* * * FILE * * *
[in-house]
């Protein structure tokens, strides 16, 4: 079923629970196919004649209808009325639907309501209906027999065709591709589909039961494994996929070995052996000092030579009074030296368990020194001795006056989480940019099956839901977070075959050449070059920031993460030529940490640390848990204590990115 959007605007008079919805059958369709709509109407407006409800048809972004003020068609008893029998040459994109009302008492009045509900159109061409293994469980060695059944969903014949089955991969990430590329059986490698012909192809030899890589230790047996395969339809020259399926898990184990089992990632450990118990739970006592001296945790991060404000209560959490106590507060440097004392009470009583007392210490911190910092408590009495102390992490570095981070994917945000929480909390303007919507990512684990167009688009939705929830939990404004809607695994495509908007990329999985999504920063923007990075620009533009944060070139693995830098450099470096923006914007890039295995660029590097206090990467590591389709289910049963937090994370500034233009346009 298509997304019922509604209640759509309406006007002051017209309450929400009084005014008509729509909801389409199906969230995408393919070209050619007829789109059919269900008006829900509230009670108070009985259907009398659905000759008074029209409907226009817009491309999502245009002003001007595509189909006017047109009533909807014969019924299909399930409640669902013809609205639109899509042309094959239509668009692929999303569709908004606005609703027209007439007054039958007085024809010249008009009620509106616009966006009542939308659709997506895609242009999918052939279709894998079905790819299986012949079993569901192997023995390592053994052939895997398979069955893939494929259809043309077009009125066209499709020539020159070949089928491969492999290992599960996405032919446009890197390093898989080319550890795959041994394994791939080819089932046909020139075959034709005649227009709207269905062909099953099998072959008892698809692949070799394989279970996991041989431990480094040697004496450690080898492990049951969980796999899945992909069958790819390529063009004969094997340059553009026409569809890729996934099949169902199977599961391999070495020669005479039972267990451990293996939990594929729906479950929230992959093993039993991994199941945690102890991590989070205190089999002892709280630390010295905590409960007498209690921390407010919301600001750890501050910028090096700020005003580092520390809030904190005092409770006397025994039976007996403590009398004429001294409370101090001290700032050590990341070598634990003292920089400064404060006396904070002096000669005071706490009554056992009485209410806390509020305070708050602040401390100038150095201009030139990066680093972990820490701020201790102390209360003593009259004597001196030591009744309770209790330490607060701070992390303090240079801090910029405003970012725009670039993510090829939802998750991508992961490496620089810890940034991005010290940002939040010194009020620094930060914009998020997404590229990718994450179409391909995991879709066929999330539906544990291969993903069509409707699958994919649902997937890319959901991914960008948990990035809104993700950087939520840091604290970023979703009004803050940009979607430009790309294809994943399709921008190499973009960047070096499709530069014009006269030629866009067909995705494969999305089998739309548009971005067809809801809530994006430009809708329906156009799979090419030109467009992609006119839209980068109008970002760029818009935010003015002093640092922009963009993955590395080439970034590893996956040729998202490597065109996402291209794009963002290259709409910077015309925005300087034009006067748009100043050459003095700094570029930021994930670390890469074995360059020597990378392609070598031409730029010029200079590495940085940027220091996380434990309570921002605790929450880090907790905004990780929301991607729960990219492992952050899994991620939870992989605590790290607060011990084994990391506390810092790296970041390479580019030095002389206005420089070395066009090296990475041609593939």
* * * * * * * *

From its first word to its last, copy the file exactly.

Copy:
[in-house]
């Protein structure tokens, strides 16, 4: 079923629970196919004649209808009325639907309501209906027999065709591709589909039961494994996929070995052996000092030579009074030296368990020194001795006056989480940019099956839901977070075959050449070059920031993460030529940490640390848990204590990115 959007605007008079919805059958369709709509109407407006409800048809972004003020068609008893029998040459994109009302008492009045509900159109061409293994469980060695059944969903014949089955991969990430590329059986490698012909192809030899890589230790047996395969339809020259399926898990184990089992990632450990118990739970006592001296945790991060404000209560959490106590507060440097004392009470009583007392210490911190910092408590009495102390992490570095981070994917945000929480909390303007919507990512684990167009688009939705929830939990404004809607695994495509908007990329999985999504920063923007990075620009533009944060070139693995830098450099470096923006914007890039295995660029590097206090990467590591389709289910049963937090994370500034233009346009 298509997304019922509604209640759509309406006007002051017209309450929400009084005014008509729509909801389409199906969230995408393919070209050619007829789109059919269900008006829900509230009670108070009985259907009398659905000759008074029209409907226009817009491309999502245009002003001007595509189909006017047109009533909807014969019924299909399930409640669902013809609205639109899509042309094959239509668009692929999303569709908004606005609703027209007439007054039958007085024809010249008009009620509106616009966006009542939308659709997506895609242009999918052939279709894998079905790819299986012949079993569901192997023995390592053994052939895997398979069955893939494929259809043309077009009125066209499709020539020159070949089928491969492999290992599960996405032919446009890197390093898989080319550890795959041994394994791939080819089932046909020139075959034709005649227009709207269905062909099953099998072959008892698809692949070799394989279970996991041989431990480094040697004496450690080898492990049951969980796999899945992909069958790819390529063009004969094997340059553009026409569809890729996934099949169902199977599961391999070495020669005479039972267990451990293996939990594929729906479950929230992959093993039993991994199941945690102890991590989070205190089999002892709280630390010295905590409960007498209690921390407010919301600001750890501050910028090096700020005003580092520390809030904190005092409770006397025994039976007996403590009398004429001294409370101090001290700032050590990341070598634990003292920089400064404060006396904070002096000669005071706490009554056992009485209410806390509020305070708050602040401390100038150095201009030139990066680093972990820490701020201790102390209360003593009259004597001196030591009744309770209790330490607060701070992390303090240079801090910029405003970012725009670039993510090829939802998750991508992961490496620089810890940034991005010290940002939040010194009020620094930060914009998020997404590229990718994450179409391909995991879709066929999330539906544990291969993903069509409707699958994919649902997937890319959901991914960008948990990035809104993700950087939520840091604290970023979703009004803050940009979607430009790309294809994943399709921008190499973009960047070096499709530069014009006269030629866009067909995705494969999305089998739309548009971005067809809801809530994006430009809708329906156009799979090419030109467009992609006119839209980068109008970002760029818009935010003015002093640092922009963009993955590395080439970034590893996956040729998202490597065109996402291209794009963002290259709409910077015309925005300087034009006067748009100043050459003095700094570029930021994930670390890469074995360059020597990378392609070598031409730029010029200079590495940085940027220091996380434990309570921002605790929450880090907790905004990780929301991607729960990219492992952050899994991620939870992989605590790290607060011990084994990391506390810092790296970041390479580019030095002389206005420089070395066009090296990475041609593939």